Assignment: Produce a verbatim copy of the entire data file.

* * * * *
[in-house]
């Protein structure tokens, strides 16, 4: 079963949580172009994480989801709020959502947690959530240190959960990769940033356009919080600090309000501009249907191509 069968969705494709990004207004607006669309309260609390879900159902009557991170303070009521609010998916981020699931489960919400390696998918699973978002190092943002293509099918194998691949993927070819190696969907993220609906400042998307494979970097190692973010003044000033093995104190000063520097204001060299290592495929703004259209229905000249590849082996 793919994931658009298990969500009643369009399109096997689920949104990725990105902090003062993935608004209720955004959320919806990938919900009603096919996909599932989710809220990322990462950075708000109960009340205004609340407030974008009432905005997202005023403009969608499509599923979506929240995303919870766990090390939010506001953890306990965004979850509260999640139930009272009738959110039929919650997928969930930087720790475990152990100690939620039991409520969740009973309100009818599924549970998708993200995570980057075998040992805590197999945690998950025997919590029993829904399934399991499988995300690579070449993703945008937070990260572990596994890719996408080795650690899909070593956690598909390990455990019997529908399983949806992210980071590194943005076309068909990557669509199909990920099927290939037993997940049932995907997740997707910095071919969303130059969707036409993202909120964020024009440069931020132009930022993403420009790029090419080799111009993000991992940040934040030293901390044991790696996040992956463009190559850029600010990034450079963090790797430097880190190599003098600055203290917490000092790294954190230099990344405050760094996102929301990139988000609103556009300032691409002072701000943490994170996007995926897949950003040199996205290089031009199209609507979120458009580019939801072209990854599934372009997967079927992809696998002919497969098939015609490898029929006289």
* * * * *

[in-house]
């Protein structure tokens, strides 16, 4: 079963949580172009994480989801709020959502947690959530240190959960990769940033356009919080600090309000501009249907191509 069968969705494709990004207004607006669309309260609390879900159902009557991170303070009521609010998916981020699931489960919400390696998918699973978002190092943002293509099918194998691949993927070819190696969907993220609906400042998307494979970097190692973010003044000033093995104190000063520097204001060299290592495929703004259209229905000249590849082996 793919994931658009298990969500009643369009399109096997689920949104990725990105902090003062993935608004209720955004959320919806990938919900009603096919996909599932989710809220990322990462950075708000109960009340205004609340407030974008009432905005997202005023403009969608499509599923979506929240995303919870766990090390939010506001953890306990965004979850509260999640139930009272009738959110039929919650997928969930930087720790475990152990100690939620039991409520969740009973309100009818599924549970998708993200995570980057075998040992805590197999945690998950025997919590029993829904399934399991499988995300690579070449993703945008937070990260572990596994890719996408080795650690899909070593956690598909390990455990019997529908399983949806992210980071590194943005076309068909990557669509199909990920099927290939037993997940049932995907997740997707910095071919969303130059969707036409993202909120964020024009440069931020132009930022993403420009790029090419080799111009993000991992940040934040030293901390044991790696996040992956463009190559850029600010990034450079963090790797430097880190190599003098600055203290917490000092790294954190230099990344405050760094996102929301990139988000609103556009300032691409002072701000943490994170996007995926897949950003040199996205290089031009199209609507979120458009580019939801072209990854599934372009997967079927992809696998002919497969098939015609490898029929006289």